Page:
14. Since the right to own your body is contingent on non-criminal behavior (13), criminals must lose all, or at least some of their rights over their own bodies, and they must lose these rights forever, or at least for some time.
  15. If you lose the right to your own body, you can't exercise any rights at all, so it is the same as losing all your rights.
  16. Therefore, because of (14) and (15), one of the following propositions must be true:
    1. Criminals lose all their rights forever.
    2. Criminals lose all their rights temporarily.
    3. Criminals lose some of their rights forever.
    4. Criminals lose some of their rights temporarily.
  17. Moral agents need to know who has rights so they make decisions about whether to violate those rights or defend those rights.
  18. If a person loses all his rights forever after he commits one crime (16-1), or if a person loses some of his rights forever after he commits one crime (16-3) moral agents cannot know what rights anyone has unless they know each other's entire life histories.
  19. We cannot know each other's entire life histories.
  20. Therefore, because of (17), (18), and (19), we must reject the proposition that criminals lose all their rights forever (16-1) and that criminals lose some of their rights forever (16-3).
The right to one's own body must be conditional on good behavior, but this right cannot be so tenuous that a criminal loses all or some of it forever because of a single crime. There must be a way for a criminal to regain his rights.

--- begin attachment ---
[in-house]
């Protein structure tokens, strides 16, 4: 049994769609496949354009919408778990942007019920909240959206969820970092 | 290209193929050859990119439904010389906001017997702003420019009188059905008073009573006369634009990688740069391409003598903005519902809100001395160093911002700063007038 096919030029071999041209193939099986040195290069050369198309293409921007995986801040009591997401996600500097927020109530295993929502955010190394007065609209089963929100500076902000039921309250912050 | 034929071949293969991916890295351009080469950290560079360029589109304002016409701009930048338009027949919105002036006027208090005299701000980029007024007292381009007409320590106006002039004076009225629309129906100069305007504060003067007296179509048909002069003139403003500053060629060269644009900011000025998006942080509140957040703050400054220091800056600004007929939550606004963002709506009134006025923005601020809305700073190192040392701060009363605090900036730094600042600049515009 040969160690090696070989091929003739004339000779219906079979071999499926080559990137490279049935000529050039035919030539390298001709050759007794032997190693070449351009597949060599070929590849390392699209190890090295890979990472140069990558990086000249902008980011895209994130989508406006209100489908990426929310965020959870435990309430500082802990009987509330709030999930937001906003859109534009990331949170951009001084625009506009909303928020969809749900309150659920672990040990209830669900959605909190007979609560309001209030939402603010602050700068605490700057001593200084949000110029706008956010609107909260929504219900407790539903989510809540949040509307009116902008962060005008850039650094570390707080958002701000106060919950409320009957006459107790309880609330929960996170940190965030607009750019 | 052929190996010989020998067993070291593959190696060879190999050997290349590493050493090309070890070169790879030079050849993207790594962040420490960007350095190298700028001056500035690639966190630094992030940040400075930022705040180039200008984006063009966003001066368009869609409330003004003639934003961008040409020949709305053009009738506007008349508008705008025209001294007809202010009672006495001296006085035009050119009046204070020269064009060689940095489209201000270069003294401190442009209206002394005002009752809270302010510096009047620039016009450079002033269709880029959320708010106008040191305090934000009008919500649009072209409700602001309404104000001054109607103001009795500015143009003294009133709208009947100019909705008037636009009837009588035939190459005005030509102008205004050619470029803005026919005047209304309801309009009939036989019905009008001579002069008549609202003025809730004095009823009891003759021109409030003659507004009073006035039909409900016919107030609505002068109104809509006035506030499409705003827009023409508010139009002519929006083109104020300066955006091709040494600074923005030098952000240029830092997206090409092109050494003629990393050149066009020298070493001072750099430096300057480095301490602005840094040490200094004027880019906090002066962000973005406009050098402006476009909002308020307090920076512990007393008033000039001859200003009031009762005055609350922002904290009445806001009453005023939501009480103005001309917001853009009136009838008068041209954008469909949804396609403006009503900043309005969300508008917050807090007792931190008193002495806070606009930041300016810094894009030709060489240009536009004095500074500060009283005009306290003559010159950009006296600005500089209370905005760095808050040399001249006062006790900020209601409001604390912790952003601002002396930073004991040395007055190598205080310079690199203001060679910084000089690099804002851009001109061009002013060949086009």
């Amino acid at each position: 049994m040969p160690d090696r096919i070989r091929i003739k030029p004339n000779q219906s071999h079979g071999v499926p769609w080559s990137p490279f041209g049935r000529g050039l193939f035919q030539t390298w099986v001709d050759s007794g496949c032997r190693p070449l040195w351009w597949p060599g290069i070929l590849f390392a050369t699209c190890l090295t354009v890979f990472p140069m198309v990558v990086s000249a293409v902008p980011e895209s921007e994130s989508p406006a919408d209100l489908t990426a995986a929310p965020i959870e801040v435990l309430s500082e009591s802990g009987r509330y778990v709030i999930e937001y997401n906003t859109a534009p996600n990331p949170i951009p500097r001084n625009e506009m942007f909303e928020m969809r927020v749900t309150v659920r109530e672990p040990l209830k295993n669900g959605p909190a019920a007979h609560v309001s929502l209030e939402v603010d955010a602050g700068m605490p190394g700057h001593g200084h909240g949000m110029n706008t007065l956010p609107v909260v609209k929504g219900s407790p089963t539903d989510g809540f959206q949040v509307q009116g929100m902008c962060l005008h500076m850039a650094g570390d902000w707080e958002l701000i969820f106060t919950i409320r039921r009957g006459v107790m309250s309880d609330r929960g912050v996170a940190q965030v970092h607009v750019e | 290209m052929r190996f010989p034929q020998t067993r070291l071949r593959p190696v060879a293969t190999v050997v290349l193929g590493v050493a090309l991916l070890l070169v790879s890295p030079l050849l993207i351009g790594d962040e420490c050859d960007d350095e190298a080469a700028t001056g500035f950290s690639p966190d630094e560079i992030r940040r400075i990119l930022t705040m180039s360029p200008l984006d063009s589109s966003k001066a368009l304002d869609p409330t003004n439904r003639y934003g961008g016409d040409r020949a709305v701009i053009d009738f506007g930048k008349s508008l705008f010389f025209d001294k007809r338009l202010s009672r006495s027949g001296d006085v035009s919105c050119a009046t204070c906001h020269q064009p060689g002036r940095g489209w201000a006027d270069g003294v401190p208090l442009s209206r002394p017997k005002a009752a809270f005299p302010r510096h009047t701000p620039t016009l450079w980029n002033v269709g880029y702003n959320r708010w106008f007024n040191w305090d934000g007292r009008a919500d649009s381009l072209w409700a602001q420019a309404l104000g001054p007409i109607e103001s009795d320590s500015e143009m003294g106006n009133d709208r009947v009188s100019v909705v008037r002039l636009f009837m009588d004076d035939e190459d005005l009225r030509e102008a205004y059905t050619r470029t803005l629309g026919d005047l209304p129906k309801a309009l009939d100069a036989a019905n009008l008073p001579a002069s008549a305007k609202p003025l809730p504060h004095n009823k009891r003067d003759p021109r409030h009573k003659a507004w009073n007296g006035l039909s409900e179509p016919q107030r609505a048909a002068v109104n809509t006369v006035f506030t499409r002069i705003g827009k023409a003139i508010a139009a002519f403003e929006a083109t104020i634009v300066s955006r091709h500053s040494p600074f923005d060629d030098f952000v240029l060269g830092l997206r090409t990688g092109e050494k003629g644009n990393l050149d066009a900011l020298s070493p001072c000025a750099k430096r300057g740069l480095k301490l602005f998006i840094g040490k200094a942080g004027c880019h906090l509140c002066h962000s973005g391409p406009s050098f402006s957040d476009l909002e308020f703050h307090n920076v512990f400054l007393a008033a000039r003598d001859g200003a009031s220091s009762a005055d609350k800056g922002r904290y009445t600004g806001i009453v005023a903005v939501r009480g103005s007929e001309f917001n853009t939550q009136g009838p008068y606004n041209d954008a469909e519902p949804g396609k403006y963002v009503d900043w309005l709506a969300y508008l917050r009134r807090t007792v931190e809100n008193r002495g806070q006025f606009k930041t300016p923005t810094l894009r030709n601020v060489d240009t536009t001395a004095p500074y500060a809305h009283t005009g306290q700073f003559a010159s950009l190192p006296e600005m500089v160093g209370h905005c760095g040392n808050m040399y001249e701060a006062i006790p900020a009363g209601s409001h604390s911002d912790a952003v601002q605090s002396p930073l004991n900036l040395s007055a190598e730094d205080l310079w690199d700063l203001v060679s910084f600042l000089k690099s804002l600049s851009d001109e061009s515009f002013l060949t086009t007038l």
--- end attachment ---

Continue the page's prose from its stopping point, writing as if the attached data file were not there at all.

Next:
So we need to examine maxims that allow criminals to regain their rights and that allow us to know what rights everybody has at any given moment.

Do we have the right to punish criminals?

Theories of punishment have been devised, in part, to make criminals "pay for their crimes." According to most theories of retribution, after a criminal has been appropriately punished for his crimes, the slate is wiped clean and he regains his rights. This avoids the problem of people losing their rights forever by setting limits to the number of rights and the kind of rights lost by criminals and by providing a means (punishment) whereby criminals can regain their rights. The general right that underlies punishment can be stated as follows:
Everyone has the right to his own body and other legitimate property unless he has deliberately violated someone's rights without having been appropriately punished.
This right allows us to defend our rights against criminals, and it provides a means for criminals to regain their rights, but it lacks clarity. Before we can use this right as a guide to moral action, we must know what punishment is appropriate for each crime, and we must know the history of each person that we deal with, so we can determine what rights he has now and what punishments, if any, are due him. If we don't know these things, we can't know how to deal justly with people in many crucial situations.